While we have many accounts of reading and the emerging middle class in eighteenth-century England, our understanding of literacy for domestic servants is less clear. There is evidence that a range of men and women servants read for pleasure and self-improvement. Ironically, as the number of domestic servants who were able to read grew steadily, writers became aware of how the text can affect moral character.
FIRSTS IN MYSTERY AND DETECTIVE FICTION
This session seeks 15-minute papers in English on works
in English or any modern language in this genre, focused
on the first in a language, country, ethnicity, gender, subgenre, etc., or the first to employ a character type, plot device, motif, or anything distinctive. Welcomed in particular are papers that challenge received views or share discoveries that will promote discussion. I will develop this panel to represent SAMLA's broad constituency of literature and language professors, to look like SAMLA. By May 1, 2010, send one-page abstracts to Martha E. Cook, Longwood, University, at firstname.lastname@example.org.
Inspired by the host university's setting on the banks of the Susquehanna River, between the Alleghenies and Appalachians, the 2010 EAPSU conference theme "A River Runs through Us" invites exploration of the possibilities and permutations of place and its representations wherever we live.
Topics/Subjects may include, but are not limited to:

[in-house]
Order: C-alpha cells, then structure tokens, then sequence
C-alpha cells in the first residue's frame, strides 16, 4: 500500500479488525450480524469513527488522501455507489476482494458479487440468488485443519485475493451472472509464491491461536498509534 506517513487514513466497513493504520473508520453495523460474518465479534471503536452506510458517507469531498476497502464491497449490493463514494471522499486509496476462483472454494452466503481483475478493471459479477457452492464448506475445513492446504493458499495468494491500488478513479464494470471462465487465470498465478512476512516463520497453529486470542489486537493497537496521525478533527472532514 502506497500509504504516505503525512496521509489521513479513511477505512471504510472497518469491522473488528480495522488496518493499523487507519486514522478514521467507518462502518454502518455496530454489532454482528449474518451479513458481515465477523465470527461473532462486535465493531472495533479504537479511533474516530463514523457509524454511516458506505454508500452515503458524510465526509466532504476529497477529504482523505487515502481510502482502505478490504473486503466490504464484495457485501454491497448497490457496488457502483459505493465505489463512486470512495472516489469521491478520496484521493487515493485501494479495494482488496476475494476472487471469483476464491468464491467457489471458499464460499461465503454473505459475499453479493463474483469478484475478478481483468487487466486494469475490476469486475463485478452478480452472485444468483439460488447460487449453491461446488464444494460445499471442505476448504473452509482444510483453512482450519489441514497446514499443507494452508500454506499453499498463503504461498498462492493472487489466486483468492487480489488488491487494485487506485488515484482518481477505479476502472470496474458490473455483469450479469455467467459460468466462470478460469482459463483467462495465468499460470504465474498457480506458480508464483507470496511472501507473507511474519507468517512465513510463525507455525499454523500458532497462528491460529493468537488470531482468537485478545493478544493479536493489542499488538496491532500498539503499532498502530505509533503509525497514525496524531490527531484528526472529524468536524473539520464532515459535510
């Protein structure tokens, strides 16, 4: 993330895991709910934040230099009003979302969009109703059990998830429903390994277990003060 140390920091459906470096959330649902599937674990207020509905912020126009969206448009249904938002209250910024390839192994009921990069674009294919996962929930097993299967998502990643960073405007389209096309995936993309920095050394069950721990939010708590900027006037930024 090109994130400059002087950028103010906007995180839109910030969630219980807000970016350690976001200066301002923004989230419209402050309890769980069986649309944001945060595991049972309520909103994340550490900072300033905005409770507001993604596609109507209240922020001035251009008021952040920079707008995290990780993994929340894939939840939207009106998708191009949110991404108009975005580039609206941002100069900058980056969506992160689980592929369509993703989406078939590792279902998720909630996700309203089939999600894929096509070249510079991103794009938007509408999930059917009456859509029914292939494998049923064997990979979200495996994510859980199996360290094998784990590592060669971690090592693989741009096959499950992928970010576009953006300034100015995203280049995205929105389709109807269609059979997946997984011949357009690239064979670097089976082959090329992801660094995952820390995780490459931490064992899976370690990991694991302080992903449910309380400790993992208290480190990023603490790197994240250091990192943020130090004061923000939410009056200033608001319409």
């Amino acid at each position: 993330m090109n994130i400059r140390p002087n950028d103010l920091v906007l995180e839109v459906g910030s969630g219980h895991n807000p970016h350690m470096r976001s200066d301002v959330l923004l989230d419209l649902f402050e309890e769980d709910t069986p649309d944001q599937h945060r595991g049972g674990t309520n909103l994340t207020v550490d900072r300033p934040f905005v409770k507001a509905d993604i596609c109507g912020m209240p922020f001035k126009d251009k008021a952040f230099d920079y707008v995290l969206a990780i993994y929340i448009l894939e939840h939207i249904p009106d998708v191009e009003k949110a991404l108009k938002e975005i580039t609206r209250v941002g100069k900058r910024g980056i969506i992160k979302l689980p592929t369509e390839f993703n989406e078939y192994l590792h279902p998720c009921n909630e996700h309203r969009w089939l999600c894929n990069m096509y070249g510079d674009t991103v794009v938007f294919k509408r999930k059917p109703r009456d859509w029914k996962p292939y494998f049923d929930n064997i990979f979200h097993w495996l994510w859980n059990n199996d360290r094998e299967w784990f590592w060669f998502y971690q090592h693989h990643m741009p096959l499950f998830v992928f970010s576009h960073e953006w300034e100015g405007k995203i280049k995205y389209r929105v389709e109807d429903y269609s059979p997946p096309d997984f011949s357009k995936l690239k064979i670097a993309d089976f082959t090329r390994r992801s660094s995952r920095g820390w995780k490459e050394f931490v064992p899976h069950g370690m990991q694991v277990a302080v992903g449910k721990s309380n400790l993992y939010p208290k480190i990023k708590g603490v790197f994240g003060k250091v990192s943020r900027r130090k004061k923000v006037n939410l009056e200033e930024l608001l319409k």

Landscape, Memory, and Identity
Forests or Rivers in Literature
Ecologies of Place
Ecocriticism & Ecofeminism
Globalization & Natural Resources
Water Stories & Journeys
Rivers & the Human Spirit
Dynamics of Representing
Rhetorics of Environmentalism
Local Color Writing
Popular Architecture and Built Environment
Mid-Atlantic Popular/American Culture Association
Crowne Plaza Hotel, Alexandria, VA
Thursday, October 28 - Saturday, October 30, 2009
Please submit proposals to:
Loretta Lorance, Area Chair
PO Box 461, Inwood Station
New York, NY 10034
CALL FOR PAPERS: On November 20th, 2010, the Upstate Steampunk Conference will hold panels on all subjects Victorian, Alternative History, and Steampunk in Greenville, South Carolina. All individuals are invited to send their abstracts to email@example.com for review. The link for the conference is www.upstatesteampunk.com. Registration for the conference is $25 pre registered and $30 at the door. Abstracts must be received and approved no later than November 1st, 2010. We look forward to hearing from all of you and seeing you in the upstate.
"Traveling South": The Sixth Conference of the International Society for Travel Writing
The International Society for Travel Writing invites you to join its sixth biennial conference at the University of South Carolina from 22-26 September 2010.
Professor Peter Hulme (University of Essex)
Gary Younge (Brooklyn College and feature writer and columnist for the Guardian newspaper)
The conference has a special, but not exclusive, focus on "Traveling South". Papers on this theme might address (but are not limited to) the following topics:
ATTN: PAMLA's 2010 Conference in Hawaii: Film Studies Panel(s)
(DEADLINE EXTENDED: 5/4/10)
Aloha Concerned Cinema Citizens,
PAMLA (Pacific Ancient and Modern Language Association) is the western regional affiliate of MLA. The 2010 conference will take place November 13-14 at Chaminade University, Honolulu, Hawaii.